Linzess belongs to a group of medications called guanylate cyclase-C agonists. The active ingredient in Linzess is called linaclotide. Linaclotide isn’t easily absorbed by your body, but this is a good thing. It means the drug reaches your bowels where it can do its work, rather than being absorbed and dispersed around your body.

When linaclotide reaches your bowels it binds to the cells in the walls of your gut to stimulate bowel movements. Once there, it increases the amount of water and other fluids that pass from your body into your bowels, softening your stools. It does this by increasing the secretion of chloride and water. It also decreases the activity of sensory cells in your bowels, reducing any pain felt.

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Linzess side effects

From clinical trial data, typical side effects can include:

  • Gastrointestinal side effects such as diarrhea, bloating (abdominal distension), stomach pain, flatulence, dizziness
  • Infection side effects such as sinusitis, and upper respiratory tract infection

Less common side effects include:

  • Viral gastroenteritis
  • Allergic reactions e.g. hives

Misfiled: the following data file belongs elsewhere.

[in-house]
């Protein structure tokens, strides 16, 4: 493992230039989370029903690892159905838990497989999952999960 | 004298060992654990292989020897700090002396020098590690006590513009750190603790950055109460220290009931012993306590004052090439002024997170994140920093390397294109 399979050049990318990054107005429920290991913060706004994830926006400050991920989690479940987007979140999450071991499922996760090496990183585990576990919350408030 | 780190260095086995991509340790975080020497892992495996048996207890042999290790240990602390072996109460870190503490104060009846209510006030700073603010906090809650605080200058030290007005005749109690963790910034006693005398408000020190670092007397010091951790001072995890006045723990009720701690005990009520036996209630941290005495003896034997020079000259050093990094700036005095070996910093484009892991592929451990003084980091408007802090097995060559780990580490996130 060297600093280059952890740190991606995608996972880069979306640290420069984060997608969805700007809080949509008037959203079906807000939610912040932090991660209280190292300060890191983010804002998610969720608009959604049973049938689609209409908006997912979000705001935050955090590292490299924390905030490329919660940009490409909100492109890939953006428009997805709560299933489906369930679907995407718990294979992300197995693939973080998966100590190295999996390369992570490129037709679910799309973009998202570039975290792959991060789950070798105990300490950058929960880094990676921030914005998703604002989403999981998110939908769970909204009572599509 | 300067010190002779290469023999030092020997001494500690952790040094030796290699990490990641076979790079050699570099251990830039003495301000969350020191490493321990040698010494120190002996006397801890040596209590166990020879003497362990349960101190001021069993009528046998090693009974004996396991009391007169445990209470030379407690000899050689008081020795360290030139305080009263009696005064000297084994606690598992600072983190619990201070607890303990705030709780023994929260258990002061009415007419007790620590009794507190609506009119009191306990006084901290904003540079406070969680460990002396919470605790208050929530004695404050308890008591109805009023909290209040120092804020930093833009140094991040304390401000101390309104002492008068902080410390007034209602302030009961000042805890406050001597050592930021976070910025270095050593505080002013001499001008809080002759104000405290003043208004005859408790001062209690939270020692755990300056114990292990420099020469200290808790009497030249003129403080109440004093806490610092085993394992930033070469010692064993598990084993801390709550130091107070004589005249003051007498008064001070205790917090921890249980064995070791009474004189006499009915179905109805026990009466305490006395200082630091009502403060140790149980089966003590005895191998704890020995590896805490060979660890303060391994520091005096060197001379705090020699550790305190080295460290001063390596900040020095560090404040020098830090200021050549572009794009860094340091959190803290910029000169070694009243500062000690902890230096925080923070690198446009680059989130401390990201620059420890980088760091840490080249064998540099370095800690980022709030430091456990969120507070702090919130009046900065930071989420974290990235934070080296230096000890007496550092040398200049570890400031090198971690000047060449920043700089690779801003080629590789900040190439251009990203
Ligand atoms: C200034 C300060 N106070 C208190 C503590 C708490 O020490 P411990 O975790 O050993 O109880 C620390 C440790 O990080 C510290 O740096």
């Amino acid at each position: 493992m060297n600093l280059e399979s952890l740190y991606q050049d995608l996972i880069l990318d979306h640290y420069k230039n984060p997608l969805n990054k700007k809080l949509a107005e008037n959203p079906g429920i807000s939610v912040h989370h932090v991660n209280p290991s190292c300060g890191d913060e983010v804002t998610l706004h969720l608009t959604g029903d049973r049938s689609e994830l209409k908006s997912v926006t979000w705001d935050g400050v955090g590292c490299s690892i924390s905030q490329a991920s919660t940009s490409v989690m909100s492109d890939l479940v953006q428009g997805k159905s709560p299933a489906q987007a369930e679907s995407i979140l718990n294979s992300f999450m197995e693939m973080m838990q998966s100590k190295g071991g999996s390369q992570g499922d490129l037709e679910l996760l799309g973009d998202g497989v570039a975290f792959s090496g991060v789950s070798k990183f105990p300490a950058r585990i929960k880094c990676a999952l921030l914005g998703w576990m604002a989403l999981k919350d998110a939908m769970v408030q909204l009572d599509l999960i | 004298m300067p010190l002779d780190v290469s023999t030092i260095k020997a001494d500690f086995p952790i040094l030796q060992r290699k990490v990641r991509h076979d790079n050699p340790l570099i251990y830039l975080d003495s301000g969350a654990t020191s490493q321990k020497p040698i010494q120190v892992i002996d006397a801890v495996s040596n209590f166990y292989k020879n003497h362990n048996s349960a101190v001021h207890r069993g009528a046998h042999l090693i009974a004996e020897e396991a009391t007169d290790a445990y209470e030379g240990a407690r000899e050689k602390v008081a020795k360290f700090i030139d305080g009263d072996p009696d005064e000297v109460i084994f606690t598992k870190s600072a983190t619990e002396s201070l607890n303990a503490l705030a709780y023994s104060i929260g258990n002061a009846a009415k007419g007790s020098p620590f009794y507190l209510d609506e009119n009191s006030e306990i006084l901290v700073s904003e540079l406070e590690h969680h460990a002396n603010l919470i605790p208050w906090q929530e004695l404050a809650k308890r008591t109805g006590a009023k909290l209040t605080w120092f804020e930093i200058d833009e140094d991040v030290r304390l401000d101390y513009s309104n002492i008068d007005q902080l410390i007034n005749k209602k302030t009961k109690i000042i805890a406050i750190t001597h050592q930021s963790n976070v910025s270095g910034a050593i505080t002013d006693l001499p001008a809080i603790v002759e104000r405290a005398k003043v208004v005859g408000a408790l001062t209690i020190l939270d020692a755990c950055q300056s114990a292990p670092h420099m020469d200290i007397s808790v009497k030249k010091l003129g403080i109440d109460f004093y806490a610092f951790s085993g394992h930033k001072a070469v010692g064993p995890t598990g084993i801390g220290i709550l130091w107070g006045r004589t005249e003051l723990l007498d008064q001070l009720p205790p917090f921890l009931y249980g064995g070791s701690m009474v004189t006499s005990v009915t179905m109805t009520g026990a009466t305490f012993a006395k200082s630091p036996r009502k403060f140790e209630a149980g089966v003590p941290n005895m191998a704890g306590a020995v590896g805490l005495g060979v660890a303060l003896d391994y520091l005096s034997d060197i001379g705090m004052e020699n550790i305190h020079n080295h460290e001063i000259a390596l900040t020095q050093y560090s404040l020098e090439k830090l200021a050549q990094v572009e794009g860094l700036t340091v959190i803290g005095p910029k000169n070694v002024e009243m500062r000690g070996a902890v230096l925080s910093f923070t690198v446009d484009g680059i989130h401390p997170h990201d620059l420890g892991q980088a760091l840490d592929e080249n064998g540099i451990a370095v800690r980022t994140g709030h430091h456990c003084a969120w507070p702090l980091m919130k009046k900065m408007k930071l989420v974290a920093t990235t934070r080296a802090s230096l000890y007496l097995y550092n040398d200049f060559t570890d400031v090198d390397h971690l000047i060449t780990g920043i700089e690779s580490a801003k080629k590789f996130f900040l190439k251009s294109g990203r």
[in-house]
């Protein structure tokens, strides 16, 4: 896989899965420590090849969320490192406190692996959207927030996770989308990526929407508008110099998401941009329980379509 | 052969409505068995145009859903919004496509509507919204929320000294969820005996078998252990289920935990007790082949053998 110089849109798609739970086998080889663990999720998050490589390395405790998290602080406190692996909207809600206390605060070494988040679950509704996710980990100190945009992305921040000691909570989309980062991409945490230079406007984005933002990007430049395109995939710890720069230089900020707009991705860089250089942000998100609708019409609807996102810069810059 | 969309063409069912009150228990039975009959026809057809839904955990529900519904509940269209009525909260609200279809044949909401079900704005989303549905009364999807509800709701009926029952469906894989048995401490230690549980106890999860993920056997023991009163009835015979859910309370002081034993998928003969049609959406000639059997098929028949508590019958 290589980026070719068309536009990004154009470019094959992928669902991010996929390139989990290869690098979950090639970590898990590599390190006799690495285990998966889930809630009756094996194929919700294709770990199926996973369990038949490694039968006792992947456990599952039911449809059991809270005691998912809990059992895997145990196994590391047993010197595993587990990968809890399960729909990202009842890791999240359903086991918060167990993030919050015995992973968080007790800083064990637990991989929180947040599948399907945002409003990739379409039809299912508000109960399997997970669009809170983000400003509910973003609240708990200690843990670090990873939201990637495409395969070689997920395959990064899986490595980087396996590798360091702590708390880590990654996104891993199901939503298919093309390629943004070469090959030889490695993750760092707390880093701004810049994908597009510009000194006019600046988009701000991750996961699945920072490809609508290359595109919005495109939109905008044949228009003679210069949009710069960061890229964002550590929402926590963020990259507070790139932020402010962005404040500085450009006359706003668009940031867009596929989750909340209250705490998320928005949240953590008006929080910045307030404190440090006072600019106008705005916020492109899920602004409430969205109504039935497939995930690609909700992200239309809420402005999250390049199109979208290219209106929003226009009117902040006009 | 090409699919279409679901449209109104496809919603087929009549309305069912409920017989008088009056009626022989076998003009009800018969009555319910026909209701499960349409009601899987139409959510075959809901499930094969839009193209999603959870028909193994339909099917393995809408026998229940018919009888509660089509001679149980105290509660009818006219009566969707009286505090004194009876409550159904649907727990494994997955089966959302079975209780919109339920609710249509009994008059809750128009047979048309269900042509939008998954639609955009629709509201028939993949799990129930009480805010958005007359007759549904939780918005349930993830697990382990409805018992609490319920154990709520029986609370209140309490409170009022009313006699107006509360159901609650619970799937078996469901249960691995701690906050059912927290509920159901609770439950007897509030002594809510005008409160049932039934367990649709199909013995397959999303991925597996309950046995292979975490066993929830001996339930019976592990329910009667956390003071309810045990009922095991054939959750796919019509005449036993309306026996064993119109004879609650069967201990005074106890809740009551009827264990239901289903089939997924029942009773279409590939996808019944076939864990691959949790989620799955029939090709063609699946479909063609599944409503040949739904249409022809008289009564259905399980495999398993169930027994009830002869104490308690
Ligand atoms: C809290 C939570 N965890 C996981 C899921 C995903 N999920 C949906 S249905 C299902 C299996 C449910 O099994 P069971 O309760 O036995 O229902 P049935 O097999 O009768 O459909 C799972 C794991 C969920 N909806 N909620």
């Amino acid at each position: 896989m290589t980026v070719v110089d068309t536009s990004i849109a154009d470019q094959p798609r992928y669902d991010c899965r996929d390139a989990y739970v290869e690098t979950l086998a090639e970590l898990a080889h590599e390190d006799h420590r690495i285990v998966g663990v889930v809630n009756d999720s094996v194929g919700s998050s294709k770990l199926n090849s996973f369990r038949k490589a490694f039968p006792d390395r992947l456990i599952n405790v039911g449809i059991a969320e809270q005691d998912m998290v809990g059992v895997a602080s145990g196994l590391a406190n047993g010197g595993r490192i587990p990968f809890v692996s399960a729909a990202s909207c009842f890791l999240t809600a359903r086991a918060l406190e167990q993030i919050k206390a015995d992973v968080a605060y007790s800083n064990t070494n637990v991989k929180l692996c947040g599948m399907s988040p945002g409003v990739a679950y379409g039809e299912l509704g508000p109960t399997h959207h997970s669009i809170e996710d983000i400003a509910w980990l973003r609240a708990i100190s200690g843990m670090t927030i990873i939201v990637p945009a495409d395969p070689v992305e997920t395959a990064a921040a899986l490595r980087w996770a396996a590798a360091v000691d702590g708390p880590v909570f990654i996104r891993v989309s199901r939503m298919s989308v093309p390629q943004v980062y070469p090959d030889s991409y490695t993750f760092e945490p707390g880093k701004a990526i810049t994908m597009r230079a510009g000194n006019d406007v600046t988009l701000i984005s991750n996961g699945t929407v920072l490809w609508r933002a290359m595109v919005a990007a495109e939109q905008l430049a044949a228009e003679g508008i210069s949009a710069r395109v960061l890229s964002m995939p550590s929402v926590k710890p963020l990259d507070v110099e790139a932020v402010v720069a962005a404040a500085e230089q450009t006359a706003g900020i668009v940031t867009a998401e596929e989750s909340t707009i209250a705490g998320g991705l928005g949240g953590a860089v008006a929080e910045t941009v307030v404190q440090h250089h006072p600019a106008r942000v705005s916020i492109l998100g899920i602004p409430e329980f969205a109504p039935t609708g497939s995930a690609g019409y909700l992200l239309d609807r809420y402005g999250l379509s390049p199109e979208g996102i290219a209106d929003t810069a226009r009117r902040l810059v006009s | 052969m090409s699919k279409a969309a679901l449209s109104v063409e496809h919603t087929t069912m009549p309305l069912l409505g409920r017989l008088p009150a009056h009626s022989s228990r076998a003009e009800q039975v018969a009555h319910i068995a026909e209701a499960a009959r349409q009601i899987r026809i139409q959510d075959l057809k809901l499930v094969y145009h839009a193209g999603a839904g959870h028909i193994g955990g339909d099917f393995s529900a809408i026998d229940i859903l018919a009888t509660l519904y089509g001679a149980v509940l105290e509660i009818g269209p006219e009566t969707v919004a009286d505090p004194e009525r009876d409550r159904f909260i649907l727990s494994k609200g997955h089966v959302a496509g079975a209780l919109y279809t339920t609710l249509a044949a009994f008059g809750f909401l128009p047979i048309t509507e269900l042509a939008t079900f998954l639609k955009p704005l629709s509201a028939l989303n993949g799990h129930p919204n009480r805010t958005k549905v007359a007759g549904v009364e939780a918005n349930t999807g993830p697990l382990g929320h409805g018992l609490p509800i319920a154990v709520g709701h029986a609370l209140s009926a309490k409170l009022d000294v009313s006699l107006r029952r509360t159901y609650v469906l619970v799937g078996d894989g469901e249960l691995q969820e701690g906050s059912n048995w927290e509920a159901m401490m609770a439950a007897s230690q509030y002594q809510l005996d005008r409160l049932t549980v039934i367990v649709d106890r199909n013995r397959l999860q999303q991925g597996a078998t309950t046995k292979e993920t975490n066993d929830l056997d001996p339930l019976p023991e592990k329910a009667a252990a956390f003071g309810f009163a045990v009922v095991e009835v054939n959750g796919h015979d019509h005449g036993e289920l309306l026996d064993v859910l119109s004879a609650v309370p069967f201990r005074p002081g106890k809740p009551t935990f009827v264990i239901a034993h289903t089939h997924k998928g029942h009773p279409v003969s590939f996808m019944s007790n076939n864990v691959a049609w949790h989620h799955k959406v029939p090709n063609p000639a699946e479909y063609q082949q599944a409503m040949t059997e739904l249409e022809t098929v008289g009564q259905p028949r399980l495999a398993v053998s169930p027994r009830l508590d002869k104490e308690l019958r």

• Severe diarrhea
  • Severe stomach pain

Although diarrhea is a common side effect of Linzess, it should pass. If it lasts for more than seven days, and you feel lightheaded, dizzy, or faint (signs of dehydration), or if your diarrhea is severe, stop taking the medication and contact your physician. Diarrhea caused by Linzess can stop other medications from working properly, especially medicines with exact doses. If side effects persist you may be offered an alternative drug such as Amitiza.

Prolonged diarrhea could stop birth control medication from working, so you should use other methods of contraception when taking Linzess. It is unknown if this medication passes into breast milk. Consult your doctor before breastfeeding.

If you experience a serious side effect, you or your doctor may send a report to the Food and Drug Administration’s (FDA) MedWatch Adverse Event Reporting program online ( or by phone (1-800-FDA-1088).

How to avoid Linzess side effects

While completely avoiding Linzess side effects may not be possible, there are some things you can do to reduce their severity:

1. Stick to the recommended dosage